BOSTON (CBSNewYork/AP) — The Bruins know a huge deficit can disappear quickly. They overcame one to reach the second round of the playoffs.
So they weren’t about to ease up when they had a big lead of their own on Sunday.
Boston went ahead by two goals in the first minute of the third period, added another 12 minutes later and beat the New York Rangers 5-2 to take a 2-0 lead in the best-of-seven Eastern Conference semifinals.
Still, the Blueshirts aren’t about to go down without a fight as the series heads to New York.
“We don’t want to lose two games here, no one does,” said Rangers coach John Tortorella. “But there’s no give in this team. There will be no give in this team. We need to go win a game. Not look anywhere else, just try to win our first home game this series.”
Just six days earlier, the Bruins became the first team to win a Game 7 after trailing by three goals in the third period. They started their comeback with less than 11 minutes left and extended their season with a 5-4 overtime win over the Toronto Maple Leafs.
“Guys are really trying to stay focused on doing their job in the third period,” Brad Marchand said. “We know how important they are, especially after what we went through being down by a few goals. We know that it’s possible for any team to come back from any score.”
Marchand made it 4-2 with just 26 seconds gone in the third period, Milan Lucic scored at 12:39 and the Bruins worked hard the rest of the way.
“We talked about it before we went out there in the third period, and we just had to make sure that we played to win,” Boston coach Claude Julien said. “I don’t like our team when we play on our heels and we’re just trying to protect a one-goal lead. We’ve got to extend the lead and extend it even more before we even think about protecting it.”
Game 3 is Tuesday night at Madison Square Garden.
The Rangers never led Sunday, although they tied the game quickly after each of the Bruins’ first two goals.
The second period may have been New York’s best of the series even though Johnny Boychuk’s tie-breaking goal on a 40-foot shot at 12:08 of the period got past goalie Henrik Lundqvist, who was screened by several players.
“We played a really good second,” New York’s Dan Girardi said. “The first shift of the third killed us.”
That’s when Marchand made it 4-2 with a goal similar to the one that gave the Bruins a 3-2 overtime win in the opener.
Patrice Bergeron carried the puck in deep along the right side and passed across the crease to Marchand, who had beaten Girardi and tipped it in.
“I have to be ready to defend that pass there,” Girardi said. “They didn’t have much room, but, obviously, I have to be either on the strong side blocking that or on Marchand’s stick. That really put us behind the eight-ball.”
With a two-goal lead, the Bruins remained aggressive but still clogged the middle in front of goalie Tuukka Rask when the Rangers attacked.
“We felt really good going into the third, and to have that type of goal go in — it’s just two-on-two — it hurts you,” Tortorella said. “We couldn’t generate anything, and then they’re just going to fill the middle and they’re just going to jam you.”
Boston never trailed as rookie Torey Krug scored the first goal at 5:28 of the first period before Rangers captain Ryan Callahan tied it less than three minutes later. Gregory Campbell made it 2-1 at 2:24 of the second period, and New York pulled even again 56 seconds later on Rick Nash’s goal, his first of the playoffs after he led the Rangers with 21 in the regular season.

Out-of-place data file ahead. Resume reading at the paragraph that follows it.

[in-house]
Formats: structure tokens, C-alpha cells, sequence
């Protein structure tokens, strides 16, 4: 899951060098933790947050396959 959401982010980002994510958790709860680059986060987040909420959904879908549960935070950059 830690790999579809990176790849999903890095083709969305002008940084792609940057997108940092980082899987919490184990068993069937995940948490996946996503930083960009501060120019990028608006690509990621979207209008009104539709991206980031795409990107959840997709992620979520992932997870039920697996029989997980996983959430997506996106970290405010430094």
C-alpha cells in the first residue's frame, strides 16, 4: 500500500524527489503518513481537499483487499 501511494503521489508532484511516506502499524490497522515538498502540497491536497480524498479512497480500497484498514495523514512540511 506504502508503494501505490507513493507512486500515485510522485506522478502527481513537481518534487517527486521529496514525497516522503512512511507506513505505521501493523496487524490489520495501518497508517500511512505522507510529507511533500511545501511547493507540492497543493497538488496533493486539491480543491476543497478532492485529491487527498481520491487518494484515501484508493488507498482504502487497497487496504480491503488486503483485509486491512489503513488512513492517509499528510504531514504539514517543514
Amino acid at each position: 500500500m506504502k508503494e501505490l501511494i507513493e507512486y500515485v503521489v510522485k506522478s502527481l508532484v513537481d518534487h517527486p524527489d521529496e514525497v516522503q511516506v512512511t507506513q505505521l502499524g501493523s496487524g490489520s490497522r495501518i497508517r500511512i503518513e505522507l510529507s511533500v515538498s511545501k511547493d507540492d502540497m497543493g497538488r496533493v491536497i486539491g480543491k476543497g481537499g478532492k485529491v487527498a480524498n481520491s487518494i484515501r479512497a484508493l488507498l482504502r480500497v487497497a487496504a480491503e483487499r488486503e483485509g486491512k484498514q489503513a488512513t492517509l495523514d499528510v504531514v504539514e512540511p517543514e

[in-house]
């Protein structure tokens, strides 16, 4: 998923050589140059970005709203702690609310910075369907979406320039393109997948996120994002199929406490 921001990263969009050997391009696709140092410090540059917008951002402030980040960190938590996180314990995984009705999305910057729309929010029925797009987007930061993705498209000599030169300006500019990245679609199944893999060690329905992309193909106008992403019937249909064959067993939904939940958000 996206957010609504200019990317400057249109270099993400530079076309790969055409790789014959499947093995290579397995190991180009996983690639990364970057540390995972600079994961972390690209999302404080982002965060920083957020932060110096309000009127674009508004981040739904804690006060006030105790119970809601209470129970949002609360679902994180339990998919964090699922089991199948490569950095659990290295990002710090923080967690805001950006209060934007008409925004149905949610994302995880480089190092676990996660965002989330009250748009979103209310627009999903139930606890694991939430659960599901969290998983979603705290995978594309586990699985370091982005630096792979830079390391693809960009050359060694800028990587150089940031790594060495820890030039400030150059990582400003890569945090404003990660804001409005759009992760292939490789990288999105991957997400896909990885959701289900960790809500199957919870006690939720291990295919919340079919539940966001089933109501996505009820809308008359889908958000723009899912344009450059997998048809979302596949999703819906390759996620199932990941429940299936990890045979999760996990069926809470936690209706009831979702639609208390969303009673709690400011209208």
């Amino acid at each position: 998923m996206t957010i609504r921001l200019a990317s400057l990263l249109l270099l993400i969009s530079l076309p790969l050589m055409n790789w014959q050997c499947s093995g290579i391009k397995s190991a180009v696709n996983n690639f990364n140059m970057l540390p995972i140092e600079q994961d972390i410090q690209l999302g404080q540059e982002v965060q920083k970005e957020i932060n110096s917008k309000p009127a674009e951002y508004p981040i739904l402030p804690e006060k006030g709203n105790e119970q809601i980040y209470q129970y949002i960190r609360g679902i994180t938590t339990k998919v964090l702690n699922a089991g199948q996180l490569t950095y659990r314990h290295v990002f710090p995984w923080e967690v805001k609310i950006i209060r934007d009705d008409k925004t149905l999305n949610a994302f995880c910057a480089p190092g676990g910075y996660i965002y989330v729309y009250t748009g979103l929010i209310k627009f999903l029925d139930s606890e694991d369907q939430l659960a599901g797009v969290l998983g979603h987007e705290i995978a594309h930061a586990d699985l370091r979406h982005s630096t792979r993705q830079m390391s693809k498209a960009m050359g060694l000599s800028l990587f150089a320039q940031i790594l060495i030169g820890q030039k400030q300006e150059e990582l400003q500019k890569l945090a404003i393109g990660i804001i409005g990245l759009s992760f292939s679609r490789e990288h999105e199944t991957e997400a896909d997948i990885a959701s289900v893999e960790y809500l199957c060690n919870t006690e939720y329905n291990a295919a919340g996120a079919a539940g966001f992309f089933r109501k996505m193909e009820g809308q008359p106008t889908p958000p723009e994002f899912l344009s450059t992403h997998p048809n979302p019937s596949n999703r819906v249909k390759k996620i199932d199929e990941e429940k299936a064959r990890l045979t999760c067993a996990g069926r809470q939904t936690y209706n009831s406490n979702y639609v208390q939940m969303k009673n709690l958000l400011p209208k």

“We didn’t play our best,” Marchand said. “I think, especially in the second period, they took it to us, but we were able to bounce back. It’s definitely a very even series.”
Not when it comes to goaltending.
Lundqvist allowed more than five goals for the first time in 152 games, including the postseason, and stopped 27 shots.
“I thought I was in position, but (there were) a couple screens and when you give up five goals you can’t be satisfied,” he said.
There’s also the matter of his left shoulder that was hit by Daniel Paille’s third-period shot. Lundqvist rubbed it after the game and said, “We’ll take a look at it.”
Rask saved 35 of 37 shots.
Still, Lundqvist won the Vezina Trophy last year and is a finalist for it this year.
“I know that I can’t let in any lead goals most nights because he is who he is,” Rask said, “but, then again it’s a team game and we’re more focused on the Rangers than any individual.”
These are the Rangers who also lost the first two games of their opening series on the road, then won the next two at home. They lost Game 5 in Washington but won the last two games behind shutouts by Lundqvist.
“We’ve done it before,” he said, “but I think we are playing a better team now so it’s going to be tough to do it.”
Ahead or behind, home or away, the Bruins plan to play with the same determination the entire game.
“You can’t take anything for granted,” Boychuk said. “It’s playoffs. Anything can happen, and sometimes a team can play better in front of their hometown.”
NOTES: The last time Lundqvist allowed more than four goals was March 9, 2011, in a 5-2 loss to Anaheim. In the next 151 games he allowed four goals just 13 times. … The Bruins played their second straight game without injured veteran defensemen Andrew Ference, Dennis Seidenberg and Wade Redden … A defenseman got a goal or an assist on each of Boston’s goals. … The margin of victory was more than two for just the second time in 26 games between the teams. … In their nine playoff games, the Rangers have scored on two of 35 power plays. They’re 0 for 7 against the Bruins.
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